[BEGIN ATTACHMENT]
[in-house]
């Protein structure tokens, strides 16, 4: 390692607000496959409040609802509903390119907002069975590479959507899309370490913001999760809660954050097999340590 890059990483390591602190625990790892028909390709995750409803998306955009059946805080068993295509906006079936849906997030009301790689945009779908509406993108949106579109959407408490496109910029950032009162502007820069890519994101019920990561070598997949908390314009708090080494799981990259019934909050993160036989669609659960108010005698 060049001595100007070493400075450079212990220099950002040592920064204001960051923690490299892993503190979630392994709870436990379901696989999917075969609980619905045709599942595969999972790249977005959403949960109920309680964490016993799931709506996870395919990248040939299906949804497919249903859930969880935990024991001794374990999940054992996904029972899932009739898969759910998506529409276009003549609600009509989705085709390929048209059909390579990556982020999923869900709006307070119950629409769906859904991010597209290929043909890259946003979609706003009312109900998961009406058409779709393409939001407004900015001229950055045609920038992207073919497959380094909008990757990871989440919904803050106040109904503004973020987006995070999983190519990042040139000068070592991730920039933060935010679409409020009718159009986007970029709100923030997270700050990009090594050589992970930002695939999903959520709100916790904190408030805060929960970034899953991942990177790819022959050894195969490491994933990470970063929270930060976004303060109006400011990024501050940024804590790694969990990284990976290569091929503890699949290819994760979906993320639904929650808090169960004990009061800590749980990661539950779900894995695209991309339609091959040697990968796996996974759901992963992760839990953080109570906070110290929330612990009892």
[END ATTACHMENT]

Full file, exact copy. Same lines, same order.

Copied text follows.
[in-house]
């Protein structure tokens, strides 16, 4: 390692607000496959409040609802509903390119907002069975590479959507899309370490913001999760809660954050097999340590 890059990483390591602190625990790892028909390709995750409803998306955009059946805080068993295509906006079936849906997030009301790689945009779908509406993108949106579109959407408490496109910029950032009162502007820069890519994101019920990561070598997949908390314009708090080494799981990259019934909050993160036989669609659960108010005698 060049001595100007070493400075450079212990220099950002040592920064204001960051923690490299892993503190979630392994709870436990379901696989999917075969609980619905045709599942595969999972790249977005959403949960109920309680964490016993799931709506996870395919990248040939299906949804497919249903859930969880935990024991001794374990999940054992996904029972899932009739898969759910998506529409276009003549609600009509989705085709390929048209059909390579990556982020999923869900709006307070119950629409769906859904991010597209290929043909890259946003979609706003009312109900998961009406058409779709393409939001407004900015001229950055045609920038992207073919497959380094909008990757990871989440919904803050106040109904503004973020987006995070999983190519990042040139000068070592991730920039933060935010679409409020009718159009986007970029709100923030997270700050990009090594050589992970930002695939999903959520709100916790904190408030805060929960970034899953991942990177790819022959050894195969490491994933990470970063929270930060976004303060109006400011990024501050940024804590790694969990990284990976290569091929503890699949290819994760979906993320639904929650808090169960004990009061800590749980990661539950779900894995695209991309339609091959040697990968796996996974759901992963992760839990953080109570906070110290929330612990009892």